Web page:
Educator's Free Speech Case vs. Tipp City Board of Education Case Thrown Out


In the lawsuit of Shelley Evans-Marshall vs. Tipp City Exempted Village School District; Charles Wray and John Zigler, the following question arose, does a public high school teacher have a First (and Fourteenth) Amendment right “to select books and methods of instruction for use in the classroom without interference from public officials”?

Yes, says the teacher Shelley Evans-Marshall. No, say the Tipp City Board of Education. Because the right to free speech protected by the First Amendment does not extend to in-class curricular speech of primary and secondary schools made “pursuant to” their official duties.

District Judge Walter Rice of the United States District Court for the Southern District of Ohio ruled in favor of the Tipp City Board of Education in a brief judgement that declared that while the Ray Bradbury book Fahrenheit 451 was an approved piece of literature for 9th graders enrolled at Tippecanoe High School, the former teacher Shelley Evans-Marshall did indeed step outside the law to encourage and assign the reading of other books identified as controversial including the book Heather Has Two Mommies by Leslea Newman.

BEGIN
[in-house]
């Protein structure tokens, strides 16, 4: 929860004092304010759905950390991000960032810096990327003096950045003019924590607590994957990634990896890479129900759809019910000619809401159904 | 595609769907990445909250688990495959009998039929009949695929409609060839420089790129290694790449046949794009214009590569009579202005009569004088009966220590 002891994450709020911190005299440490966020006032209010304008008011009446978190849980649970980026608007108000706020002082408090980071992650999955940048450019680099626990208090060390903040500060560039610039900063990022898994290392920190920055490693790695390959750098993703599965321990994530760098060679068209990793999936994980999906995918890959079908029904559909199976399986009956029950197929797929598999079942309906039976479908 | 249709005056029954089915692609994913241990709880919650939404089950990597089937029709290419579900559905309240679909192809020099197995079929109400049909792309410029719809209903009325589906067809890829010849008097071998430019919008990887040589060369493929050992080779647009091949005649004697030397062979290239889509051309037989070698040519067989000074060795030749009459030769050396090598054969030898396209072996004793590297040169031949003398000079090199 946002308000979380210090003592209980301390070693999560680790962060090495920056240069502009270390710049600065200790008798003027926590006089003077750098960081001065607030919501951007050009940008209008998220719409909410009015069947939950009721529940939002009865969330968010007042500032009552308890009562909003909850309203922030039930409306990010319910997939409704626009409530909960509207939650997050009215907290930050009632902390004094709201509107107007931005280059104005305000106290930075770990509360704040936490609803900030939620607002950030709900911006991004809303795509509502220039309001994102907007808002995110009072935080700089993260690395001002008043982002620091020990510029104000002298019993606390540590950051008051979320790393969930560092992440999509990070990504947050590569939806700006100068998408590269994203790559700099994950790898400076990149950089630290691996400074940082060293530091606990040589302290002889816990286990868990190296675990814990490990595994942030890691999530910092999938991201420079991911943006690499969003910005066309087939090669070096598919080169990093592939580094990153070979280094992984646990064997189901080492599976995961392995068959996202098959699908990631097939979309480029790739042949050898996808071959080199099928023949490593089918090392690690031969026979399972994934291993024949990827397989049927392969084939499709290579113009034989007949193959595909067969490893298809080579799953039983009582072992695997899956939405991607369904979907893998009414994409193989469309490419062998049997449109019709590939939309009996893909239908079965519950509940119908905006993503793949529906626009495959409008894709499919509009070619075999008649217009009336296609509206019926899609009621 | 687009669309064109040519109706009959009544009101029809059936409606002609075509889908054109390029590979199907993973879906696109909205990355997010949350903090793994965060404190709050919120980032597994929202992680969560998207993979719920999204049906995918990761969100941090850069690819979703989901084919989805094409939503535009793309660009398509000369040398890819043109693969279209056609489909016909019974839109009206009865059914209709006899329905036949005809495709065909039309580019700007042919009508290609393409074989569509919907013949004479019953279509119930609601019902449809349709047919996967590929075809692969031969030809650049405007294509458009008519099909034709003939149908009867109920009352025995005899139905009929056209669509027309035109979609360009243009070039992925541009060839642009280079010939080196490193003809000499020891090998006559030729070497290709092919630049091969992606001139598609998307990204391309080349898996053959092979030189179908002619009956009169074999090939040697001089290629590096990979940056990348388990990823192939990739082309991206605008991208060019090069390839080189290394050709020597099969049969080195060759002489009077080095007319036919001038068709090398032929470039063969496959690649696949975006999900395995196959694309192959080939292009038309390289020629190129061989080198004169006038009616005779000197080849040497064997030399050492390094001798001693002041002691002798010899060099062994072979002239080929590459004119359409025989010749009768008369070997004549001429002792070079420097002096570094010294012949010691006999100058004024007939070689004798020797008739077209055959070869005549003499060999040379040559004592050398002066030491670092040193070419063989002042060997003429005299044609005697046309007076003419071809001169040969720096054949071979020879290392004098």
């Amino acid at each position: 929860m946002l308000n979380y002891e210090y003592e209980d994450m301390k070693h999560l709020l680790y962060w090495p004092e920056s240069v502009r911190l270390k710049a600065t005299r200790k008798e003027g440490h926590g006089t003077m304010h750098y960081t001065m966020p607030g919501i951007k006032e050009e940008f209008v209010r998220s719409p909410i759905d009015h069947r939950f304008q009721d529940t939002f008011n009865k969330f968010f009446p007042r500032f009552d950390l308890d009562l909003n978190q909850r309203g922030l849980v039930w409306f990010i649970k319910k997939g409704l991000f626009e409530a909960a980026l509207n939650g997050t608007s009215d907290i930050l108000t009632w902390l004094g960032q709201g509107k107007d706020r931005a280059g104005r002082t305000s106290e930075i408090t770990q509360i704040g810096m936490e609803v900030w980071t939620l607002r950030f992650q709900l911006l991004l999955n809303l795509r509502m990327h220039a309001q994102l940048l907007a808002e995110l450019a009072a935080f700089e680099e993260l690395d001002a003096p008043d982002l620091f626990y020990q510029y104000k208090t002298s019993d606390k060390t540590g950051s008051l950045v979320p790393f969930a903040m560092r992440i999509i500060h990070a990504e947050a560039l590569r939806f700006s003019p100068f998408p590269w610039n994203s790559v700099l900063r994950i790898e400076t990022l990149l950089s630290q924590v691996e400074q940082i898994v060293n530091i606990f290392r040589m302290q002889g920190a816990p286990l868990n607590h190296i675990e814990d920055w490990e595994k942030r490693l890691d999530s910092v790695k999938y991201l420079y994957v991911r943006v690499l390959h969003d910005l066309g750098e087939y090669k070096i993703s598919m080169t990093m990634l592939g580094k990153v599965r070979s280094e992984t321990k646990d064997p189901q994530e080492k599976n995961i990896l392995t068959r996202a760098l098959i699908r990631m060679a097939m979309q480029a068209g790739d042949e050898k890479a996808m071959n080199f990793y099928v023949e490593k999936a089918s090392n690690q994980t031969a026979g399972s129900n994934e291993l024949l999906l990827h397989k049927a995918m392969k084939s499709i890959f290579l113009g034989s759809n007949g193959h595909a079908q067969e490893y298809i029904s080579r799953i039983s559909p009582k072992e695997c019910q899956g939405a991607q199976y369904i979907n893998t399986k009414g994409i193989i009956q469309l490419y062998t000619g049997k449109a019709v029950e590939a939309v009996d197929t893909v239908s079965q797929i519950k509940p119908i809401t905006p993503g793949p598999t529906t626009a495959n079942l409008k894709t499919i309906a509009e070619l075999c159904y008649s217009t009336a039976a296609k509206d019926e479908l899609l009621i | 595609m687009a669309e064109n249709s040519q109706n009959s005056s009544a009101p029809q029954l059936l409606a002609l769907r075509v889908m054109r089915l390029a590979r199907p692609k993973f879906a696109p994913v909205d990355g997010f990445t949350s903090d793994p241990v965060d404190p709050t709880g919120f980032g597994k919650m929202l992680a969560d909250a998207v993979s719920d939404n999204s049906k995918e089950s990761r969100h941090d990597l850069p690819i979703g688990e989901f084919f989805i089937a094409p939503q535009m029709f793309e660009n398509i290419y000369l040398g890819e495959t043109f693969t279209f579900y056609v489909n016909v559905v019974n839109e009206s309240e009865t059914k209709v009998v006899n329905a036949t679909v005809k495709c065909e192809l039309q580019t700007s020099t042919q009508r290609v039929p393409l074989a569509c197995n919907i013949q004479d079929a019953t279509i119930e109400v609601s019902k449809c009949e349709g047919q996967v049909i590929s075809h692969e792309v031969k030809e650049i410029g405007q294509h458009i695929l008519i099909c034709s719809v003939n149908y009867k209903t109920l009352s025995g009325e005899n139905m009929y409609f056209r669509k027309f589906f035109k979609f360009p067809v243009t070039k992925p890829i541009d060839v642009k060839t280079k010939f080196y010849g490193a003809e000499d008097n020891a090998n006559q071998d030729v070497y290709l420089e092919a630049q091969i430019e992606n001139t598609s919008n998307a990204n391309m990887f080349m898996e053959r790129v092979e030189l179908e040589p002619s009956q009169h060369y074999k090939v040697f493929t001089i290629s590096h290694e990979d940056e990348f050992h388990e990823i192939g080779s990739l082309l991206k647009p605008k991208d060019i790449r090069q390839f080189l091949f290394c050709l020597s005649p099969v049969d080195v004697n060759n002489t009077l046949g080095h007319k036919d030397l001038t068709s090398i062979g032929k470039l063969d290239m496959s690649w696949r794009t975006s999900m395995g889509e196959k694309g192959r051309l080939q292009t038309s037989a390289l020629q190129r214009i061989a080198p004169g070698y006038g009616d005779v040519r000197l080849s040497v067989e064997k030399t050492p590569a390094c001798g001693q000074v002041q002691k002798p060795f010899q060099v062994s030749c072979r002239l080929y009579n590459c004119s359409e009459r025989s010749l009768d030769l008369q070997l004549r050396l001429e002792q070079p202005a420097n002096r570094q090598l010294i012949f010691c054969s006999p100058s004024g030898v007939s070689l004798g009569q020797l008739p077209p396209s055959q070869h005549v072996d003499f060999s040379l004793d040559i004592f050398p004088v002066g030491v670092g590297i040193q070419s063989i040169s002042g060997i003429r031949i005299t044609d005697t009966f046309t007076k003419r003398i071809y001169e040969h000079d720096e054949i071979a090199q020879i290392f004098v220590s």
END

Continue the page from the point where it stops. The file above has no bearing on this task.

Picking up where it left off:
Read the Entire Suit and Share your Comments


  1. Hi –
    Thanks for this site – I check it every couple of days to keep up to date on what’s happening in Tipp and appreciate your efforts.

    A couple of inaccuracies in the article – Judge Rice did not hear the case – the judges were Cleland, Siler and Sutton with Sutton writing. Also, there is no finding that the teacher “stepped outside the law”, which implies that assigning these books would be illegal. It was a dispute about first amendment rights, where the teacher to prevail had to satisfy a two-part test. No illegality was involved. Did you read the opinion? It is clearly written and accessible to lay folks.

    FWIW the opinion notes that it appears Ms. Evans-Marshall was treated “shabbily”. Based solely on the record in the opinion and without regard to the merits, I am deeply disappointed in Mr. Wray, who I knew back when he was a teacher. I thought he was more professional than the court presents him to be.

    Thanks again for the site – I look forward to reading more!


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